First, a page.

Furniture Brand In Naming-Rights Game

Leon’s Centre in Kingston, Ontario, benefits from fresh category, local buy-in

  • by Linda Deckard
  • Published: September 5, 2018

The bright yellow Leon's Centre sign was installed on the outside of the Kingston, Ontario, venue Aug. 15. (Courtesy Leon's Centre)

Though overshadowed in scope by the renaming of Scotiabank Arena in Toronto, the new Leon’s Centre in Kingston, Ontario, has a very relevant tale to tell.

The renaming of what was Rogers K-Rock Centre was announced July 1, noted Lynn Carlotto, GM of Leon’s Centre for SMG Canada. That same day, what was Air Canada Centre was renamed Scotiabank Arena. “Interesting factoid,” during the 2018 Canadian Music Week in May, the former was named the No. 1 major venue with 8,000 or fewer seats, while Scotiabank Arena was announced No. 1 over 8,000 seats.

Similarities beyond that are a little more dissimilar. Scotiabank cut an $800 million, 20-year deal with Maple Leaf Sports & Entertainment. The name went up the day of the announcement.

Leon’s Furniture cut a five-year, $250,000-plus-additional-trade deal, with a five-year renewal option, with the Kingston arena. The name went up Aug. 15. Asked about the delay compared with Scotiabank Arena, Carlotto cracked that “$20 million a year covers a lot of rush fees.” Leon’s Furniture, though a provincial brand, was negotiated by the local franchisee, Chris McKercher.

Carlotto had started the ball rolling, having sent a letter to McKercher in December about naming-rights opportunities. She knew McKercher through other sponsorships in the venue and because he was a club seat holder of long standing. “He nibbled,” Carlotto said. “We went back and forth with him and then turned him over to Bonham/Wills.”

Tom Wills of Bonham/Wills negotiated the final deal. “It’s its own art form,” Carlotto said of negotiating title sponsor deals. “When negotiating a sponsorship of this magnitude, you need to have a professional do it. They track and retain every conversation, every mention of what is important, and establish the relationship that gets you to that finish line.”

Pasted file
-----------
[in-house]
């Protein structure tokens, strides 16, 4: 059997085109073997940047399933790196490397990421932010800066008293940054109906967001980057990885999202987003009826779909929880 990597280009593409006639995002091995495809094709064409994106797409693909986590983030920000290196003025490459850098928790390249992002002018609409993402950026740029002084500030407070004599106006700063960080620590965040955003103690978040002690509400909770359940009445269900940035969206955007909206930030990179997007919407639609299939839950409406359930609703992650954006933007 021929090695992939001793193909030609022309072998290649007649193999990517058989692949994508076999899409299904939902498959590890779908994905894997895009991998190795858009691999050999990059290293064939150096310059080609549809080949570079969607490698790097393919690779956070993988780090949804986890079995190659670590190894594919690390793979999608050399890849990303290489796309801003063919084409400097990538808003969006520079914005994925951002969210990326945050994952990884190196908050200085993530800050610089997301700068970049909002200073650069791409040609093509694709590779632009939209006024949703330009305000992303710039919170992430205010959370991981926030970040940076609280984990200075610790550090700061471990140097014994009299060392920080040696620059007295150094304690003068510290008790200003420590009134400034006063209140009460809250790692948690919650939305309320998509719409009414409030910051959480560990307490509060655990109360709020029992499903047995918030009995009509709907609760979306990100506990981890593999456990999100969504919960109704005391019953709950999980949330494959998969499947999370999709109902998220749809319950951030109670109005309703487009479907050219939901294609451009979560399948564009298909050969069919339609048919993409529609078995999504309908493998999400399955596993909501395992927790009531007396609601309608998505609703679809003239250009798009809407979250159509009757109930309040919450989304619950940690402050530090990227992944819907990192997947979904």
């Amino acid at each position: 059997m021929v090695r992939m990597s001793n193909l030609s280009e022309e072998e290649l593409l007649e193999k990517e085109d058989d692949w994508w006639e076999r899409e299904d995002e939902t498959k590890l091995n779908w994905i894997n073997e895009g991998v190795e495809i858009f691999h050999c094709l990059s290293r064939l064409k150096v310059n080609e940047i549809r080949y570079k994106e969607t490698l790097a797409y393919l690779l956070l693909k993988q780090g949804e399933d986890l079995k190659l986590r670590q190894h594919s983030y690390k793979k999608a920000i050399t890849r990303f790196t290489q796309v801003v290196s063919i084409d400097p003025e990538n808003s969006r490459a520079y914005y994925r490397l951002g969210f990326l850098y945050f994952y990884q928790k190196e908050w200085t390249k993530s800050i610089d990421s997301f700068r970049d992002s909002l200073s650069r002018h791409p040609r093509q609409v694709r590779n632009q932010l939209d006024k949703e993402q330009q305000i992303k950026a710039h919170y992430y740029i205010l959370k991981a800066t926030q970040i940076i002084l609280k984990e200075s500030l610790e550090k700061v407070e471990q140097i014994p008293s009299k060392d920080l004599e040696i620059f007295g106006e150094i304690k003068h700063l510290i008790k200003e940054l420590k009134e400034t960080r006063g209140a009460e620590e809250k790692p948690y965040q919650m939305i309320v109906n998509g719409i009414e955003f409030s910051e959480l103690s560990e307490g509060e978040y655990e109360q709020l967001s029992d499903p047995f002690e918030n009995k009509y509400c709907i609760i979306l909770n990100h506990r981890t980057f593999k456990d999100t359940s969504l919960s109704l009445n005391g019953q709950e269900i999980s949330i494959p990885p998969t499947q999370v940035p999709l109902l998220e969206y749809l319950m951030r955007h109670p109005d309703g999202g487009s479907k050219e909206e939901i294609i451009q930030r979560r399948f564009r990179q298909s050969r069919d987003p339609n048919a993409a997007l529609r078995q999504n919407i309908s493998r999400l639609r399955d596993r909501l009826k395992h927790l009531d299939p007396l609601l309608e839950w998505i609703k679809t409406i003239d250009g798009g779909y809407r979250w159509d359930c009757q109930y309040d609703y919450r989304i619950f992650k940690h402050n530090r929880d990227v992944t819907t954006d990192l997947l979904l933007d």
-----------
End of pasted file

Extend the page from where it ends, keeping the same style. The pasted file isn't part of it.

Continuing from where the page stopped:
And she well knew that McKercher “prides himself on being a great negotiator and he is. I want a professional negotiator to be fencing with him, so we end up with the best deal we can get.”

Bonham/Wills did the valuation for Kingston, something the 7,000-seat venue had not had to do since opening in 2008. It opened with K-Rock as a title sponsor. When the station owner, John Wright, sold his stations to Rogers, Rogers added five years and the Rogers name to the arena deal.

Bonham/Wills did the valuation, which actually came in a little higher — $350,000 to $375,000 a year — but they walked it back when Leon’s became the preferred bidder. “Frankly, there has to be a dose of realism in a market with 125,000 in the summer, 165,000 when students are in and a total market area that’s not what one would realize in the States,” Carlotto said. “It’s a matter of taking a look at the nonquantifiable aspects of the opportunity and putting a number on it that makes sense for the market, location, etc.”

Tom Wills, who has been with Bonham/Wills since 2011 and has helped broker 20-25 deals in the last few years, considers the category and the local aspect of the Kingston deal noteworthy.

“Kingston is an interesting place. It’s a wealthy demographic. Kind of a retirement place,” Wills said. “There is a lot of old money from Toronto who, in their golden years, buy a nice piece of land on Lake Ontario.” The airport is small, the financial district very small.

Those traditional categories — airlines, automotive, banks, insurance companies and the financial industry — were not viable avenues in Kingston. “Here in Canada, Rogers and Bell own a lot [of naming rights] and then it’s all financial organizations. Since Rogers was walking away, they took out a big industry category,” Wills said.

He has never done a deal where the local franchise, not the national or provincial brand, stepped up, but Leon’s Furniture did. Wills said they did pass everything through Leon’s legal team in terms of brand identity and the satisfaction of all franchisees, but the deal was done locally.

In the early days, they had a few other organizations looking at it. “Chris had interest but, only owning two stores, he wasn’t going to pay $500,000. Then, as we were negotiating this deal, Scotiabank obviously shook up the industry with an $800 million deal down the road. He was a little hesitant to throw his hat in the ring,” Wills recalled.